Sometimes, i really do wonder who i am, where i belong. When i was a teenager (and younger), growing up in post-war England, i wanted more than anything to be American. We had rationing and although i can't really say i lacked for anything, except maybe chocolate (and i've never really developed a taste for it), Americans seemed so much more interesting, and so well-off. Of course, this impression came from television -- i still remember the ad for Nescafe, saying that it was "America's Favourite Coffee," although obviously at that age i didn't drink coffee. And one of the first television programmes i remember, was "I Love Lucy." And i wanted to live there. Somehow, though, i wound up in Canada.
The first American city i ever visited, was Buffalo, New York. No, really. And i remember that i was so proud and happy to have American food in my stomach and American dirt on my shoes.So i went to the States as often as i could -- tours up and down the east coast a couple of times, Boston once, Detroit twice (to see concerts by The Kinks and David Bowie) New York City many times -- i actually lived and worked there for a little while and in fact i still think of it as being my spiritual home, it's just so dynamic, so much energy, so much going on.
But then something happened. Actually, Margaret Atwood happened. I read a couple of her novels, which were delightful, but more than anything, her non-fiction book "Survival" -- a brilliant look at how Canada and the USA, sharing one vast land mass, developed very different cultures and how Canada's climate and topography influenced its national identity. I was fascinated, started to read more Canadian writers (Robertson Davies, Mordecai Richler, Marie-Clair Blais), became interested in Canadian history (the doomed Franklin expedition haunts me, and find it hilarious that the Canadian Civil War was basically a bar fight LOL) (The Battle Of Montgomery's Tavern.) I started a bachelor's degree program at York University called "Studies In Canadian Culture" and was enthused, threw myself into it. This country has nothing to feel inferior about (although feeling inferior is a national characteristic). It was a Canadian artist (whose name i forget, but he was one of the Group Of Seven) who first painted shadows on snow as being blue. Well, they are blue! But no one had ever depicted them that way before...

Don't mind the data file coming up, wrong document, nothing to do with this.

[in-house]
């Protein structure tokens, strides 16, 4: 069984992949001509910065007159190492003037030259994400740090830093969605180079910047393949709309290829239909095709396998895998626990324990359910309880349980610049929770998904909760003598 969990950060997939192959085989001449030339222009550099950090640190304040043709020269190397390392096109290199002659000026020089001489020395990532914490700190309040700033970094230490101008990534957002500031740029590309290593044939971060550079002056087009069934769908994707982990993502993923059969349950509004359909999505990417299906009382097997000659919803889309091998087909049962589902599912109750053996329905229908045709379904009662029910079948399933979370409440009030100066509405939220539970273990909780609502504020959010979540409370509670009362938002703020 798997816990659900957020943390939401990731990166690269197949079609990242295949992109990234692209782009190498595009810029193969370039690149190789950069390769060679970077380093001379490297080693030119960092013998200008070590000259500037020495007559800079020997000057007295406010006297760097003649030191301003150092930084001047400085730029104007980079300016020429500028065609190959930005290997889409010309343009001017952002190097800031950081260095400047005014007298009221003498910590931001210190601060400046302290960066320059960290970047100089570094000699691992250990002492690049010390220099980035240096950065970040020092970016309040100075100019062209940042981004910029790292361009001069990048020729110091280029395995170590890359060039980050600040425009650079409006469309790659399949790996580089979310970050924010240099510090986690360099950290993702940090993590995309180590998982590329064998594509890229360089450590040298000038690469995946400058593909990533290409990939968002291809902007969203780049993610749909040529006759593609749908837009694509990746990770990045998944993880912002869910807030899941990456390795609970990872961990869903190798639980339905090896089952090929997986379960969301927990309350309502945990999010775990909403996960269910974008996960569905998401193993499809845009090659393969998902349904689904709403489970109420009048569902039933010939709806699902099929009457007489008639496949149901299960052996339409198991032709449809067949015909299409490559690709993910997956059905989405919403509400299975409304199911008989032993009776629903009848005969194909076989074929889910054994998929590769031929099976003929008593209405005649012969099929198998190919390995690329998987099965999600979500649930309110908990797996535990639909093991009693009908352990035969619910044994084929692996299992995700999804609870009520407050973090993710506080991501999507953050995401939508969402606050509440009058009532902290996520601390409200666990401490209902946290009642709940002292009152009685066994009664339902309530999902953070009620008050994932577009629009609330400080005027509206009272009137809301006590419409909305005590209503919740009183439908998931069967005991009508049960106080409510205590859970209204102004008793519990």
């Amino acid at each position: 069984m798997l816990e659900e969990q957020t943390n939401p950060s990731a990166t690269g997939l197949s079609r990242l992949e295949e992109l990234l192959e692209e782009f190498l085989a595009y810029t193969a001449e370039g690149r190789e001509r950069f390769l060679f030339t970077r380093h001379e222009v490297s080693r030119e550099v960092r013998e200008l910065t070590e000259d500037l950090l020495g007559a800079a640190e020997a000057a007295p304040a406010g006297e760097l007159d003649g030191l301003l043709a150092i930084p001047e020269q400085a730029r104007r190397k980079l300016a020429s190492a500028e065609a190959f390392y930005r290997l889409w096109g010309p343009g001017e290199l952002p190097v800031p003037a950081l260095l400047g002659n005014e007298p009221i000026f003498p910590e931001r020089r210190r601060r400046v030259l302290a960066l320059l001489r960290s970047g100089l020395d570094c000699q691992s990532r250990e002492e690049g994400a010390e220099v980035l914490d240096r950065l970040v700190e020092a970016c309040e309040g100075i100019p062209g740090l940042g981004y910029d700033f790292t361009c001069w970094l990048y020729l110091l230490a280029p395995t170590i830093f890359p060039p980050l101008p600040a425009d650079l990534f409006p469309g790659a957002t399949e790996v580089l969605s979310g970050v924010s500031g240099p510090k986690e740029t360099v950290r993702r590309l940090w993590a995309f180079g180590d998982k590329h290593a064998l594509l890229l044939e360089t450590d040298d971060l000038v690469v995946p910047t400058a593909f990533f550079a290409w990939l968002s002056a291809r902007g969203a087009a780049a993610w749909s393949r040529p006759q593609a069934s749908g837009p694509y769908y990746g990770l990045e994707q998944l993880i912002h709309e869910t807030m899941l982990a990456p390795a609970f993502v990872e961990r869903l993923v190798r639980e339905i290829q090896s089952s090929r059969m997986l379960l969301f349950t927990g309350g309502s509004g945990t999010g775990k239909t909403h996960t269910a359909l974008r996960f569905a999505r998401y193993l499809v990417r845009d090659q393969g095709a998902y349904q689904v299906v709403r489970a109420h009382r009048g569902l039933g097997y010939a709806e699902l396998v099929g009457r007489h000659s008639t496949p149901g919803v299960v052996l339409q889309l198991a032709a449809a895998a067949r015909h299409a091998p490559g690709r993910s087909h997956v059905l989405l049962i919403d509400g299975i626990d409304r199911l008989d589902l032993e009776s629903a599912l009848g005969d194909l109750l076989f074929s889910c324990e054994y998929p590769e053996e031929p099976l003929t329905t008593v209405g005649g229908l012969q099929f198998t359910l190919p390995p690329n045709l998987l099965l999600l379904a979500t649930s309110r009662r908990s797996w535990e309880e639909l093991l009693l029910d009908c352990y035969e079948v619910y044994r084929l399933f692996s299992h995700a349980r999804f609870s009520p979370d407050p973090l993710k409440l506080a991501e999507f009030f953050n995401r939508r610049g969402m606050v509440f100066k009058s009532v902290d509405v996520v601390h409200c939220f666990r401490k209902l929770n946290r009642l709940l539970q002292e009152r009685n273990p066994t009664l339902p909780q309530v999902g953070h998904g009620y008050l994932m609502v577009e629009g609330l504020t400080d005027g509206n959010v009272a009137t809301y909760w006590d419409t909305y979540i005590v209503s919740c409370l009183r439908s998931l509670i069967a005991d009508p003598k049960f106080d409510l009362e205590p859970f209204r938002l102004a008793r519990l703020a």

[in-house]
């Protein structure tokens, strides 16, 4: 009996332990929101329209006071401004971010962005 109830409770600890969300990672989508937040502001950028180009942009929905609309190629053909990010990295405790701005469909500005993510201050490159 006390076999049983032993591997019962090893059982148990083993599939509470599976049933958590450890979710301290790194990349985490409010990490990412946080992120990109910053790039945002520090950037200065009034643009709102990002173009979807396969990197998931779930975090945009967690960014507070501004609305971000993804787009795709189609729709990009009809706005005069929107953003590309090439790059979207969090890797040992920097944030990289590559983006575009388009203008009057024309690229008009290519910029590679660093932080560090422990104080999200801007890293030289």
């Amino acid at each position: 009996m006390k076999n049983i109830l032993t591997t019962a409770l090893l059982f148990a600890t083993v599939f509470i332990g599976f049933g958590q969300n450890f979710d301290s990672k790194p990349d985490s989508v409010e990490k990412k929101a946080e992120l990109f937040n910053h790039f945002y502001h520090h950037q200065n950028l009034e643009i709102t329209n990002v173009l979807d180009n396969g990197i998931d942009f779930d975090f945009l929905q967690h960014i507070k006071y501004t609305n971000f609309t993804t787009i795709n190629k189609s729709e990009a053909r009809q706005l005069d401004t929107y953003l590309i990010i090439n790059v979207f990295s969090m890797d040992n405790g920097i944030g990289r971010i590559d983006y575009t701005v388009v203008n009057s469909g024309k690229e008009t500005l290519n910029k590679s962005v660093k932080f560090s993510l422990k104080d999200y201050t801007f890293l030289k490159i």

But then something else happened, in 1977 or thereabouts, and it was a pub, it was The Duke Of Kent. It was an English-styled that opened in my neighbourhood, and i there met such a great bunch of ex-pat Brits, and it was there that i started to recall my English heritage. Some of the people i met there were so great -- and i remain friends with a few of them to this day -- i began to re-embrace my Englishness, and i was proud of it.
Now, though, after many years of listening to British music almost exclusively, reading books by British writers almost exclusively, i have entered the autumn of my years and have reverted to my younger self in a way, and have begun to recall my earlier Americophilia.
A couple of years ago, i was complaining to my friend Dave that my morning radio station -- to which i had been a devoted listener for years -- had changed ownership or management or something and had gone into the toilet; it had become unlistenable. Dave, who lives in St Clair, Missouri, suggested i might like a station called KSHE from St Louis and i checked it out online and ... thereby Dave changed my life.
I have written previously about how much i feel attracted to St Louis, an attraction that was kick-started primarily by KSHE and solidified by my own research into the place -- and here's something that will gratify my Anonymous commentator -- i am planning a trip for next year -- but here's something else. Through Dave, i have become friends, on Facebook, with quite a few people from the St Louis area, and they are a wonderful bunch! I'm really looking forward to meeting them and i'm starting to feel American again.... So. Full circle?
p.s., i'm posting this on September 11th, a day on which we are all of us, every one, Americans.
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